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The personal history of Rachel DuPree (original 2008; edition 2009)
The Personal History of Rachel DuPree by Ann Weisgarber (2008)
References to this work on external resources.
Wikipedia in English
Amazon.com Product Description (ISBN 0670022012, Hardcover)
An award-winning novel with incredible heart, about life on the prairie as it's rarely been seen
When Rachel, hired help in a Chicago boardinghouse, falls in love with Isaac, the boardinghouse owner's son, he makes her a bargain: he'll marry her, but only if she gives up her 160 acres from the Homestead Act so he can double his share. She agrees, and together they stake their claim in the forebodingly beautiful South Dakota Badlands.
Fourteen years later, in the summer of 1917, the cattle are bellowing with thirst. It hasn't rained in months, and supplies have dwindled. Pregnant, and struggling to feed her family, Rachel is isolated by more than just geography. She is determined to give her surviving children the life they deserve, but she knows that her husband, a fiercely proud former Buffalo Soldier, will never leave his ranch: black families are rare in the West, and land means a measure of equality with the white man. Somehow Rachel must find the strength to do what is right-for herself, and for her children.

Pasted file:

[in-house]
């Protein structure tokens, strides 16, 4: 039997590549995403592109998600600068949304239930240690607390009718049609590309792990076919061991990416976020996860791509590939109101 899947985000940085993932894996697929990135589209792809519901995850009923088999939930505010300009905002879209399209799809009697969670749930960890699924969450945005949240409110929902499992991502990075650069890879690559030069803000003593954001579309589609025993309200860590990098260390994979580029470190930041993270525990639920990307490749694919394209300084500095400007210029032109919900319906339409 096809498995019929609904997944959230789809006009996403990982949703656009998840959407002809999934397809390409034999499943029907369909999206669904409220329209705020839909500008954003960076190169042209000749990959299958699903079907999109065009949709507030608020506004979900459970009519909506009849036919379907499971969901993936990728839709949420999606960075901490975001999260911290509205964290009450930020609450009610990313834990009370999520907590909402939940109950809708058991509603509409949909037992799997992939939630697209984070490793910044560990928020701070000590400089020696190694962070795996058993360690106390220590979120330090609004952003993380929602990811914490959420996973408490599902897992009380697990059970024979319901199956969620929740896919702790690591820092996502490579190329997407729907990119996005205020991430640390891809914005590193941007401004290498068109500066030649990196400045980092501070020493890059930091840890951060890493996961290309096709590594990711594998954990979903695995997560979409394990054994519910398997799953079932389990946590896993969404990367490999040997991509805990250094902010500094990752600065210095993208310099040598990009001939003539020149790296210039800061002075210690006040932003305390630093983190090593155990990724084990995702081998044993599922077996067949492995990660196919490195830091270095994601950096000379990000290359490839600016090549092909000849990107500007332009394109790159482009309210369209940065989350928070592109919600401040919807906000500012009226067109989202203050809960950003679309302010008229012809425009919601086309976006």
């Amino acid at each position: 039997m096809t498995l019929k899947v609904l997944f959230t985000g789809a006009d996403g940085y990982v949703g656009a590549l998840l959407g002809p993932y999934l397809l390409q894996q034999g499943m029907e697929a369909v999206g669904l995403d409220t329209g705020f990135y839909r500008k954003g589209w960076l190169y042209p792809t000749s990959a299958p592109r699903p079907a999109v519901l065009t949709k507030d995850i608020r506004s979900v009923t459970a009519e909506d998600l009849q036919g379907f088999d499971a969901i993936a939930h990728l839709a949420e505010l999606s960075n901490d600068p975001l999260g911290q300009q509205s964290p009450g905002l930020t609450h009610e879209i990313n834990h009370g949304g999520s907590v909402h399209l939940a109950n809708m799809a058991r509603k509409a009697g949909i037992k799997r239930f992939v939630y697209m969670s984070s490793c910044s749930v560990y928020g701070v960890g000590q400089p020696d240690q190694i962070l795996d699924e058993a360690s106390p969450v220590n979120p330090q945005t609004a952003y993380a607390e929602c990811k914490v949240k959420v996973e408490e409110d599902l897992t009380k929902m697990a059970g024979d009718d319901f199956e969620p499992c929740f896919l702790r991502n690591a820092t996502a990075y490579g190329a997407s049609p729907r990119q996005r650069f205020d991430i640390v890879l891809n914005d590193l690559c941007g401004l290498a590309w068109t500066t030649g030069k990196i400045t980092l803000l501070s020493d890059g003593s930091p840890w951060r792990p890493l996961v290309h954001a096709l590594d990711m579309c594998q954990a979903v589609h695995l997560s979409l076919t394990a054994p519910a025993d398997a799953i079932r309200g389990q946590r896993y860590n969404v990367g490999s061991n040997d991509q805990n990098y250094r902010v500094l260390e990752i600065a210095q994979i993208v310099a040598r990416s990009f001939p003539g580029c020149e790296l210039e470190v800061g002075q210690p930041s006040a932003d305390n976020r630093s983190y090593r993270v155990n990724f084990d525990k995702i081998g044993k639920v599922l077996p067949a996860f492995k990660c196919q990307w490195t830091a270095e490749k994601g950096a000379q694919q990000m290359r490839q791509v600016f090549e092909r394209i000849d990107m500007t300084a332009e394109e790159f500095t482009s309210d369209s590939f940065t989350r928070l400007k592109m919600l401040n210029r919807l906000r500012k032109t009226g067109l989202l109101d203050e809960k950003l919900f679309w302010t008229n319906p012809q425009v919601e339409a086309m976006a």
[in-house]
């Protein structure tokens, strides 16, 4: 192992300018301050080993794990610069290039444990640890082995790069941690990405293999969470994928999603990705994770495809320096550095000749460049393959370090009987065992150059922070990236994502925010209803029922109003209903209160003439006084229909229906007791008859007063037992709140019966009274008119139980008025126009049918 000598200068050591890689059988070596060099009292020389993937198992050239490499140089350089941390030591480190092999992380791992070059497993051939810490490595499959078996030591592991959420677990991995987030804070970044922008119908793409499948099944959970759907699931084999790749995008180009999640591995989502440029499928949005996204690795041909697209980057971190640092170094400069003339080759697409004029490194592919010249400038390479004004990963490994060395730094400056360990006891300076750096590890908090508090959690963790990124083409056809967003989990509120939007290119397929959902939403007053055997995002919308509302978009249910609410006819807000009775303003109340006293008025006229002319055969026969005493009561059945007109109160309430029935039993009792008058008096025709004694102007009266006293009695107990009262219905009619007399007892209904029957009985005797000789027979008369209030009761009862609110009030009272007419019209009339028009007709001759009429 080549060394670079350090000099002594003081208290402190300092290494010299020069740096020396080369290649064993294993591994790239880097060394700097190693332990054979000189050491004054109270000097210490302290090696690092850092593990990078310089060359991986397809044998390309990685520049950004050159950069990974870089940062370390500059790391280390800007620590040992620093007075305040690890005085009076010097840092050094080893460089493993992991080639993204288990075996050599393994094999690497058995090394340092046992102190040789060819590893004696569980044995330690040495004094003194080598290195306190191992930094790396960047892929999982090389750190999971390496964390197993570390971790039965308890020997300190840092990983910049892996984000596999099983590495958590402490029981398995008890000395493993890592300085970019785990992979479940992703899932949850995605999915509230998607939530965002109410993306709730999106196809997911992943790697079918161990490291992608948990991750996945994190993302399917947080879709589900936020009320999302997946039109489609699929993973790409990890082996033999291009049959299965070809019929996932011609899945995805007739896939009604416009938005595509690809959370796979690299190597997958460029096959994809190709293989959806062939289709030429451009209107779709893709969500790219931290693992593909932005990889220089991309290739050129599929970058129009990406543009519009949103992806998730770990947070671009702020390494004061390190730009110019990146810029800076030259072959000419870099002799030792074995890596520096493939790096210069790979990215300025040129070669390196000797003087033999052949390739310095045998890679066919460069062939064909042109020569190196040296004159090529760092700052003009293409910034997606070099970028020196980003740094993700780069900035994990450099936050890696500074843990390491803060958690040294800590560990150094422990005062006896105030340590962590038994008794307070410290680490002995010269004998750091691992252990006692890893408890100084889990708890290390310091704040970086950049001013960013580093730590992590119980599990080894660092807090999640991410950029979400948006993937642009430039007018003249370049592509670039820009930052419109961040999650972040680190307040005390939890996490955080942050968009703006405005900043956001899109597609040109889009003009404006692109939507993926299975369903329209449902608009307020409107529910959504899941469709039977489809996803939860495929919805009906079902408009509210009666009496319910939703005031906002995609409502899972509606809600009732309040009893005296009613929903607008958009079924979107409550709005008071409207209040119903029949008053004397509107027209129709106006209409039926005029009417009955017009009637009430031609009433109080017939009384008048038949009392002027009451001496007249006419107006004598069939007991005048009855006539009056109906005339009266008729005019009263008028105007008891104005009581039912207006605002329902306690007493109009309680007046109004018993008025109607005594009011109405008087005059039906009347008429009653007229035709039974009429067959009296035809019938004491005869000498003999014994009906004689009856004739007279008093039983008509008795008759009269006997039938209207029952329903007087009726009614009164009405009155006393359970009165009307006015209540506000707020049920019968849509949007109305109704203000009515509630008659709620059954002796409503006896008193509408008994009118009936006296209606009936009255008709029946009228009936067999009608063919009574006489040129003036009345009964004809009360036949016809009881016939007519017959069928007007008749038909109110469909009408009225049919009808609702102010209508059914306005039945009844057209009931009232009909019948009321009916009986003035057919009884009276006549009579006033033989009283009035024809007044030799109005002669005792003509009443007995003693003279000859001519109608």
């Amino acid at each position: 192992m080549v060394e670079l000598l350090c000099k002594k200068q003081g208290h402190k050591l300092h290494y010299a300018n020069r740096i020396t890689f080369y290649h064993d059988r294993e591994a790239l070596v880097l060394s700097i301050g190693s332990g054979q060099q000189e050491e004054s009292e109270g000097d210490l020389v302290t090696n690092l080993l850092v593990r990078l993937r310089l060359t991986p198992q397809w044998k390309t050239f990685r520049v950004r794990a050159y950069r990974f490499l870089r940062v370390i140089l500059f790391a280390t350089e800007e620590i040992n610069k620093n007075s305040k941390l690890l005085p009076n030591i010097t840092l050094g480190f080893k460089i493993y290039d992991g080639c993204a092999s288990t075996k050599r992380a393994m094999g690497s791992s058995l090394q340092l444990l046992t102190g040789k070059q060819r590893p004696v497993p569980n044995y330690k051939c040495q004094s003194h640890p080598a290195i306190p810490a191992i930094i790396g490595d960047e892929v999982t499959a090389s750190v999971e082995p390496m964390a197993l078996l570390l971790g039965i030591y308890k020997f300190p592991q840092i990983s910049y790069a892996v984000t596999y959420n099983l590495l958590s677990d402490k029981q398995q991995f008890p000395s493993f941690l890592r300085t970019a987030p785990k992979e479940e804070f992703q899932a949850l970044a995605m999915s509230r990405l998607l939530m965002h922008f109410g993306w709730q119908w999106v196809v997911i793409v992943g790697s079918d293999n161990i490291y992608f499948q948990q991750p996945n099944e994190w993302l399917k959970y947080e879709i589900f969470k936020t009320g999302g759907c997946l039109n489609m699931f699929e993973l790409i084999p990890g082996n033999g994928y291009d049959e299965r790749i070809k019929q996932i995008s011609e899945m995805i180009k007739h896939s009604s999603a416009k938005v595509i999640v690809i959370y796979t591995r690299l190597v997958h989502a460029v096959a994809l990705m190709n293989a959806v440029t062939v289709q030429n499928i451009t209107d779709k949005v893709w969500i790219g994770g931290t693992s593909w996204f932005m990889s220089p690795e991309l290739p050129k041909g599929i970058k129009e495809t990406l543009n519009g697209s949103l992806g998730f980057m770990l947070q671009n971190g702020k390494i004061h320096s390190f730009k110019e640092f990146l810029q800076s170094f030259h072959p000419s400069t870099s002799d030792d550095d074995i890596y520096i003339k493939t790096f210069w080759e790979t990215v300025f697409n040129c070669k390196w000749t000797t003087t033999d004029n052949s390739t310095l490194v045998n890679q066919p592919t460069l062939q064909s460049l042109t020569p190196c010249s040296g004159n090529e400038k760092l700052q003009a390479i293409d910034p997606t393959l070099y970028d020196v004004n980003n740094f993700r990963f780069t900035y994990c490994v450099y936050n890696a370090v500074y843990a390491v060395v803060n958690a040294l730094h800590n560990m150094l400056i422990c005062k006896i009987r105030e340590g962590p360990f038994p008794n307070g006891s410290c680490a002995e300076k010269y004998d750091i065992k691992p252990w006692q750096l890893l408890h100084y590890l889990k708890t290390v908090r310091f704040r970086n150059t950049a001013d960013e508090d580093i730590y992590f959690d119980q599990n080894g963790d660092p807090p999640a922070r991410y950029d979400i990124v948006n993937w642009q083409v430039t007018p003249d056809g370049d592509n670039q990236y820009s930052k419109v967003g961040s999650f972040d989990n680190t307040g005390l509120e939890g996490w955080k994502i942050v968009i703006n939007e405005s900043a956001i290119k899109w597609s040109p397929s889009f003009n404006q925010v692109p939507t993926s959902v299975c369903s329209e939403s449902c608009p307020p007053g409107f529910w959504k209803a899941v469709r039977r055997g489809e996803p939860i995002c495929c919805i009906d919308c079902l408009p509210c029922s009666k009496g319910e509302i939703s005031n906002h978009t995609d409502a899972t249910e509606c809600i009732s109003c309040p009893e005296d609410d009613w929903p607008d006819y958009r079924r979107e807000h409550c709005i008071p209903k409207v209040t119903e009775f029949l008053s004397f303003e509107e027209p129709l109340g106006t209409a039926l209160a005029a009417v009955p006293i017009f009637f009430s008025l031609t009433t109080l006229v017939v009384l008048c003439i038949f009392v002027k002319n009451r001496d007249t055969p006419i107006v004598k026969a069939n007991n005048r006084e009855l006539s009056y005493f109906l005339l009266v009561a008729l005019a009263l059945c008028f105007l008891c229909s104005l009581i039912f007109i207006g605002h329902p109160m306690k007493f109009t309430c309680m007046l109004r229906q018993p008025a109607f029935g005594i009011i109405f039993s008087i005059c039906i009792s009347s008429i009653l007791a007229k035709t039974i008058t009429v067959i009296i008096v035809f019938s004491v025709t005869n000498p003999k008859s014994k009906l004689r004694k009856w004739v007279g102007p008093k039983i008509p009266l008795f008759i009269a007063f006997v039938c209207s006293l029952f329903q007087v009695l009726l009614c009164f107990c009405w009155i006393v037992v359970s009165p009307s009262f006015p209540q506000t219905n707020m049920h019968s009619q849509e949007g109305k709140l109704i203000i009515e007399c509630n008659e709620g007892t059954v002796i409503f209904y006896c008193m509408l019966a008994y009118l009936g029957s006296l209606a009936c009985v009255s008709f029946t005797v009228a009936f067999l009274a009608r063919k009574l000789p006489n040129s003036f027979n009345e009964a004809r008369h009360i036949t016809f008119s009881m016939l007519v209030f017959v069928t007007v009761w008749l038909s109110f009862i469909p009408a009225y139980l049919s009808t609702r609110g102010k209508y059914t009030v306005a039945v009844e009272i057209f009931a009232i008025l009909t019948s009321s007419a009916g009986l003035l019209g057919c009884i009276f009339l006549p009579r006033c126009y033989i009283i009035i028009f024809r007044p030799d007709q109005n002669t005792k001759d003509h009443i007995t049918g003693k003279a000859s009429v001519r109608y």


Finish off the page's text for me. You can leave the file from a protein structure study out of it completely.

Reminiscent of The Color Purple as well as the frontier novels of Laura Ingalls Wilder and Willa Cather, The Personal History of Rachel DuPree opens a window on the little-known history of African American homesteaders and gives voice to an extraordinary heroine who embodies the spirit that built America.
(retrieved from Amazon Mon, 30 Sep 2013 13:38:33 -0400)
It is 1917 in the South Dakota Badlands and the summer has been hard. Rachel and Isaac DuPree had left Chicago fourteen years ago to stake their claim. Isaac, a former Buffalo Soldier, is fiercely proud: black families are rare in the West, and black ranchers even rarer. But it hasn't rained in months, the cattle are bellowing with thirst, and supplies have dwindled. Struggling to feed her family, Rachel is isolated by more than just geography. She is determined to give her surviving children the life they deserve, but Isaac will never leave his ranch: land means a measure of equality with the white man. Rachel must find the strength to do what is right--for her children, for her husband, and for herself.
(summary from another edition)
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